TL 18049 - Influence of tibial component position on altered kinematics following total ankle arthroplasty during simulated gait

  • Guilherme Honda Saito Hospital for Special Surgery (Hospital de Cirurgia Especial), New York, EUA
  • Daniel Sturnick Hospital for Special Surgery (Hospital de Cirurgia Especial), New York, EUA
  • Jonathan Deland Hospital for Special Surgery, New York, EUA
  • Scott Ellis Hospital for Special Surgery, New York, EUA
Keywords: Arthroplasty, replacement, ankle, Simulated gait, Component position, Ankle kinematics, Ankle arthritis

Abstract

Introduction: Correct positioning of total ankle arthroplasty (TAA) implants has been associated with superior clinical outcomes. However, the correlation between implant position and ankle motion is unclear. The objective of this study was to assess the effect of tibial component position on ankle kinematics during simulated gait. Methods: The stance phase of gait was simulated pre and post-TAA with 8 mid-tibia cadaveric specimens using a six-degrees-of-freedom robotic platform. Ankle kinematics were measured based on reflective markers. A fixed-bearing total ankle system (Salto Talaris, Integra LifeSciences) was used. Using reconstructed CT data, the 3D tibial component position relative to a standard ankle joint reference was characterized (Fig 1A). The effect of the tibial component position on absolute differences in ankle kinematics (pre/post TAA) was assessed using linear regression with a level of significance set to p = 0.05. Results: Differences in ankle joint kinematics were only identified in the transverse plane, where internal talar rotation was significantly increased following TAA compared with the native condition (Fig 1B). The medial position of TAA tibial components was positively associated with increased internal talar rotation (Fig 1C; β = 1.861 degrees/mm, R2 = 0.72, p = 0.008). Conclusion: This study suggests that a medial-lateral position of the tibial implant affects ankle kinematics. During operative procedures, the tibial component is usually positioned to preserve the bone stock of the medial and lateral malleolus. However, little attention is given to the position of the implant in relation to the center of the tibial axis. This finding could have clinical implications for techniques.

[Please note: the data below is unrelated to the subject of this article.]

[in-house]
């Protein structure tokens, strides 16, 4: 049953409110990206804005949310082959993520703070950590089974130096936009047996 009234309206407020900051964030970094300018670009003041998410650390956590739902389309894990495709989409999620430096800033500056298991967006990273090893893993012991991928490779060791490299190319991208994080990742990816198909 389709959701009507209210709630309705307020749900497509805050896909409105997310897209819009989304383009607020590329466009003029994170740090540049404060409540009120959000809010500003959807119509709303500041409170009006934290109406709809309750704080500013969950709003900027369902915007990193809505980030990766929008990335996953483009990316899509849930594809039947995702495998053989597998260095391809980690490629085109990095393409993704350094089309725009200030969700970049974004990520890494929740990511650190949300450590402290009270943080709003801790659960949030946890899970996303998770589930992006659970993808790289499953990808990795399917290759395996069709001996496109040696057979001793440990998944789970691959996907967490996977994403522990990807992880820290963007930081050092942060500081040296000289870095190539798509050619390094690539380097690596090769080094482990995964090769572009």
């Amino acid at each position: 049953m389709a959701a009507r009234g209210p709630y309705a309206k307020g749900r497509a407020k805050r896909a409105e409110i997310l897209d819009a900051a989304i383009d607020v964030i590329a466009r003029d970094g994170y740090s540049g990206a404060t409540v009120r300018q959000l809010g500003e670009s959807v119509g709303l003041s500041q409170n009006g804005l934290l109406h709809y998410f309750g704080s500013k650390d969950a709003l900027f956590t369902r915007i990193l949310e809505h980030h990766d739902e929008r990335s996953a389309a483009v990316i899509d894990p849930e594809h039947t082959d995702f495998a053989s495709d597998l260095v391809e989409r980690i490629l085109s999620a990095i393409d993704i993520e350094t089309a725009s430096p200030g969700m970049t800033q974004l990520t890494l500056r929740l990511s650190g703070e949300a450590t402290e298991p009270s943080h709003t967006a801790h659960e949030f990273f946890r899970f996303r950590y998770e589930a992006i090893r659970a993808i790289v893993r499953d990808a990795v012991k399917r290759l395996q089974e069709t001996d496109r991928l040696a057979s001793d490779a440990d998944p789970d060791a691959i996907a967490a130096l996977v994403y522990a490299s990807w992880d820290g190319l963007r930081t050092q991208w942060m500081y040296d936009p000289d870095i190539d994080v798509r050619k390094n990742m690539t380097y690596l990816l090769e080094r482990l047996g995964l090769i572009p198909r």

Published
11-11-2019
How to Cite
Saito, G., Sturnick, D., Deland, J., & Ellis, S. (2019). TL 18049 - Influence of tibial component position on altered kinematics following total ankle arthroplasty during simulated gait. Scientific Journal of the Foot & Ankle, 13(Supl 1), 63S. https://doi.org/10.30795/scijfootankle.2019.v13.1005